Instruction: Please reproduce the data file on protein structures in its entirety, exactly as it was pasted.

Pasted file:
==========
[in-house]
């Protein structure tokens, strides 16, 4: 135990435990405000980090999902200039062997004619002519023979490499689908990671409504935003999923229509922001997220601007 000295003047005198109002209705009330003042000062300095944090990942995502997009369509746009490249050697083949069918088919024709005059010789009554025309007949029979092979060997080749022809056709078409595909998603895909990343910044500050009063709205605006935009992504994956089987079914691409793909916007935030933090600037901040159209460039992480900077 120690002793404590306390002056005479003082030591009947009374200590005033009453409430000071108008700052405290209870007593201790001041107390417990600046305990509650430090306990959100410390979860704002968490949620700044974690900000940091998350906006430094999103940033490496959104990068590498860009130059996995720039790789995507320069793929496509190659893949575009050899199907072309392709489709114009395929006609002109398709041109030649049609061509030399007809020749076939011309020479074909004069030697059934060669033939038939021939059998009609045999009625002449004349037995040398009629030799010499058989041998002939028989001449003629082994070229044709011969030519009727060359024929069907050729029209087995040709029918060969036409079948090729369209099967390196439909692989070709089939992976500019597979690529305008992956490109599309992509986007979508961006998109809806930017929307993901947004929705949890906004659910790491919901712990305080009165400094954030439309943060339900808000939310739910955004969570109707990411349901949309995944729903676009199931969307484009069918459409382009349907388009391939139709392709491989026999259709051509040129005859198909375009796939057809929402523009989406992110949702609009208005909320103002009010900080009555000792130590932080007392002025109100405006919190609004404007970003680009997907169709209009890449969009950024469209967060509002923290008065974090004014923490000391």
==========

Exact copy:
[in-house]
């Protein structure tokens, strides 16, 4: 135990435990405000980090999902200039062997004619002519023979490499689908990671409504935003999923229509922001997220601007 000295003047005198109002209705009330003042000062300095944090990942995502997009369509746009490249050697083949069918088919024709005059010789009554025309007949029979092979060997080749022809056709078409595909998603895909990343910044500050009063709205605006935009992504994956089987079914691409793909916007935030933090600037901040159209460039992480900077 120690002793404590306390002056005479003082030591009947009374200590005033009453409430000071108008700052405290209870007593201790001041107390417990600046305990509650430090306990959100410390979860704002968490949620700044974690900000940091998350906006430094999103940033490496959104990068590498860009130059996995720039790789995507320069793929496509190659893949575009050899199907072309392709489709114009395929006609002109398709041109030649049609061509030399007809020749076939011309020479074909004069030697059934060669033939038939021939059998009609045999009625002449004349037995040398009629030799010499058989041998002939028989001449003629082994070229044709011969030519009727060359024929069907050729029209087995040709029918060969036409079948090729369209099967390196439909692989070709089939992976500019597979690529305008992956490109599309992509986007979508961006998109809806930017929307993901947004929705949890906004659910790491919901712990305080009165400094954030439309943060339900808000939310739910955004969570109707990411349901949309995944729903676009199931969307484009069918459409382009349907388009391939139709392709491989026999259709051509040129005859198909375009796939057809929402523009989406992110949702609009208005909320103002009010900080009555000792130590932080007392002025109100405006919190609004404007970003680009997907169709209009890449969009950024469209967060509002923290008065974090004014923490000391």